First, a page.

It’s International Polar Bear Day! Since it’s 2023, I’ve rounded up 23 cool facts about these icons of the Arctic, including a surprising discovery I helped make during in my former life as a wildlife geneticist. Is your favourite fact missing from this list? Feel free to add it in the comments!
Basic Bear Biology
1) The polar bear’s closest relatives are brown bears — specifically, the ones living in Siberia.
2) Polar bears are terrestrial (land-based) animals that play a large role in marine (ocean) ecosystems. Marine biologists classify them as fissipeds (split foots) because, unlike true marine mammals with flippers, bears still have separated toes!
3) Polar bears can live up to 32 years.
4) Females weigh up to 700 pounds; males up to 1300.
5) Their paws are up to 30 cm wide, creating natural snowshoes that help spread their body weight over snow and ice.
6) Polar bears are sometimes found on multi-year ice (sea ice that stays frozen over the summer) but prefer “fresh” ice that forms each winter, because that’s where most of the seals are.
7) In areas where the ice melts in summer, bears move onto land.
8) Wrangel Island (off the northeast coast of Siberia) has the highest density of polar bear dens in the world.
9) While denning and raising her cubs, a female polar bear can go up to 8 months without food.
10) Ring seals are polar bears’ favourite food, but they will eat anything they can catch.
11) They don’t catch seals often! One study of polar bears in Svalbard estimated that seal hunts succeed less than 9 percent of the time.
12) Adult walruses are too big for most polar bears to catch. But on Wrangel Island, bears may rush beached walruses to create a stampede. The bears can then eat any animals that were injured in the panic.
13) Arctic foxes often follow polar bears, hoping to scavenge from the bear’s kills. It’s a dangerous strategy, as polar bears sometimes eat the foxes!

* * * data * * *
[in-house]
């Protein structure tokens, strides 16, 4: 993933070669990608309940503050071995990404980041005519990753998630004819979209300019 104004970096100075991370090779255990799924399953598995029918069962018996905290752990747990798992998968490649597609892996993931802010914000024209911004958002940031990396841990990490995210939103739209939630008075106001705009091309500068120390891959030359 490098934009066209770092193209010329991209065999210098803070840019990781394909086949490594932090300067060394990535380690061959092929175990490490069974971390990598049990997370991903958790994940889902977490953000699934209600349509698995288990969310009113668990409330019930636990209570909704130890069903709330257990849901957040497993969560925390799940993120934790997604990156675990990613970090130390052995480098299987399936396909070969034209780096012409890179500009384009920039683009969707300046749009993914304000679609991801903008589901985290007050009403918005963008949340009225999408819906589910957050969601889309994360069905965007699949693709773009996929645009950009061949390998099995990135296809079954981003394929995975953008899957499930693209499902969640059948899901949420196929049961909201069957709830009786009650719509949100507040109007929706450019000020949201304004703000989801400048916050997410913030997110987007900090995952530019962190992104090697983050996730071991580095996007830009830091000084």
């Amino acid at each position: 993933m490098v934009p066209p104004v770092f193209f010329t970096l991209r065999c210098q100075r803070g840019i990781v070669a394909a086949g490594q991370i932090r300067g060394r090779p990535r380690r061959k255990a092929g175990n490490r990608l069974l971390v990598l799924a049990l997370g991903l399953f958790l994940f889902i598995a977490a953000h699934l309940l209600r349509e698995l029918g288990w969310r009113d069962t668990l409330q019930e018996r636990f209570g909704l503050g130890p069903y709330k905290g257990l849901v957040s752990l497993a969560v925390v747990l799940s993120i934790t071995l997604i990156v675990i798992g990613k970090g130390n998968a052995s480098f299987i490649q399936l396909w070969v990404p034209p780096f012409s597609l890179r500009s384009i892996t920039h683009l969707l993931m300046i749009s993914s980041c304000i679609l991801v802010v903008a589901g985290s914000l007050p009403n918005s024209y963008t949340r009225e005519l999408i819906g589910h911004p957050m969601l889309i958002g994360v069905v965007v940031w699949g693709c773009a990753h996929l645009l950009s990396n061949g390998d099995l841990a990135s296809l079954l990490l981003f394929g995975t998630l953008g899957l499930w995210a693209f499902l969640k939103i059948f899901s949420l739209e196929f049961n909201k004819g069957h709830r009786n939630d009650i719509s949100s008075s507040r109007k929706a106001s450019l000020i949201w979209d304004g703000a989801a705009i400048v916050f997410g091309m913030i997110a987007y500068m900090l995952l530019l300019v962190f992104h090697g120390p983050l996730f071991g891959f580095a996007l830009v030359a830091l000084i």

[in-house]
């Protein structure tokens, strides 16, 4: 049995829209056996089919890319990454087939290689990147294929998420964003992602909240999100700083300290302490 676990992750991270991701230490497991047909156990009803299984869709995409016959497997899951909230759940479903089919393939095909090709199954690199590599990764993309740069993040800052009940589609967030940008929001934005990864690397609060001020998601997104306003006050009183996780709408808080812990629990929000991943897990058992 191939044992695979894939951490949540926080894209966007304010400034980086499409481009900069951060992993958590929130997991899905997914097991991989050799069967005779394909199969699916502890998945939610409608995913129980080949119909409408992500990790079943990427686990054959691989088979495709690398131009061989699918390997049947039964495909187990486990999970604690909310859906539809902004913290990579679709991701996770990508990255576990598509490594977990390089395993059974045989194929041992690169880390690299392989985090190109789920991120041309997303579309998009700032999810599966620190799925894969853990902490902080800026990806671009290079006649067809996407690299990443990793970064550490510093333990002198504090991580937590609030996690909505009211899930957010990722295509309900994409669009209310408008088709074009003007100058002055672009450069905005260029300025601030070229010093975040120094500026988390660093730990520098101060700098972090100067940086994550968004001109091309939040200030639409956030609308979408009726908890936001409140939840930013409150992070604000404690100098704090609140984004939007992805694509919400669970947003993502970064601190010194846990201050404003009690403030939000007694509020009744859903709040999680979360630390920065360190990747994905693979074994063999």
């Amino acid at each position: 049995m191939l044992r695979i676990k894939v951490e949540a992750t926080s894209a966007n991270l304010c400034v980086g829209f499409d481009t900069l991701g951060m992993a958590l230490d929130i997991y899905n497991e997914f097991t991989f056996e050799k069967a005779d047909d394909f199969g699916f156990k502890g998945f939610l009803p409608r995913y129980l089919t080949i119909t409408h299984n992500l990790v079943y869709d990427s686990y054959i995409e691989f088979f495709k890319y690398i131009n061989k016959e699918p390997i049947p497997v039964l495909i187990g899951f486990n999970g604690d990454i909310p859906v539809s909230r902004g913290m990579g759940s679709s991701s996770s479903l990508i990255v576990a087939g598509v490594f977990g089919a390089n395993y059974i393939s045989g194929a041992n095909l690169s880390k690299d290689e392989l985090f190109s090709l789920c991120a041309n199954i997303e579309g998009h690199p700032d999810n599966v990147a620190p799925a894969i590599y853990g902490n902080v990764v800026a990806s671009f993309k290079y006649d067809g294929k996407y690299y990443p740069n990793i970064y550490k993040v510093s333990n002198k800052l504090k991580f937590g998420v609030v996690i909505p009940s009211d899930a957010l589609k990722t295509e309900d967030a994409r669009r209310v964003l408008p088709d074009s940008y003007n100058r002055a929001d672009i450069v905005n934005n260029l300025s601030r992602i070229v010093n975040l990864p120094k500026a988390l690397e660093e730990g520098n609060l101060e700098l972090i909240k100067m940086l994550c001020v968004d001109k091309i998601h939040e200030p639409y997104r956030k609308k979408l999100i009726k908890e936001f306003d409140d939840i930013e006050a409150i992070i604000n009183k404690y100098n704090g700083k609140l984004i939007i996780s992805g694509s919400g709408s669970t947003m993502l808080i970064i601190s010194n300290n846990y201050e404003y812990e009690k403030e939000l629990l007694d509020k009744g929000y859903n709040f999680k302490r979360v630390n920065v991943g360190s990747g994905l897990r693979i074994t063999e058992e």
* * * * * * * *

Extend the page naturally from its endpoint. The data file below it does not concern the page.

14) Polar bears have been found in the stomaches of Greenland sharks! Those sharks had also eaten a lot of species found on the sea floor, suggesting they scavenged on a polar bear carcass, rather than attacking a live bear.
15) In 2006, a Greenpeace expedition spotted a polar bear within one mile of the North Pole! It was over 550 miles from the nearest land.
16) Scientists use radio collars to track the movements of female polar bears. One bear traveled from the Beaufort Sea in Alaska to Northern Greenland. In total, she travel 7162 km over 576 days.
17) Scientists can’t use radio or GPS collars to track male polar bears — their necks are thick and their skulls are narrow, so the collars slip right off!
18) Polar bear fur helps prevent the bear’s body heat from escaping into the cold Arctic air.
19) Polar bear hairs are full of microscopic pockets of air. Their fractal structure not only conserves body heat, it absorbs heat energy from the bear’s environment!
20) When I was a graduate student, bear biologists in Nunavut found a female polar bear whose private parts looked a little bit more like a male bear’s. In all the years they studied her, the bear never gave birth to a cub. I performed DNA testing on a sample of her blood and discovered she had at least part of a Y chromosome in her genome. This genetic anomaly might have been the reason that she was unable to reproduce.
Climate Change and Conservation
21) There are between 22,000 and 31,000 polar bears world wide.
22) The International Union for the Conservation of Nature listed polar bears as Vulnerable in 2015. Species listed as Vulnerable could become Threatened or Endangered if we don’t do something to protect them.
23) The greatest threat polar bears face is the loss of Arctic sea ice due to ongoing climate change.
There are lots of things you can do to help protect polar bears, ranging from donating to conservation organizations to reducing your carbon footprint. You can even raise awareness by sharing your favourite polar bear facts on social media – use the official hashtags #InternationalPolarBearDay and #PolarBearDay
I’m also scheduling a number of book launch events that will be open to the public. Click here for the full schedule – I’d love to see you!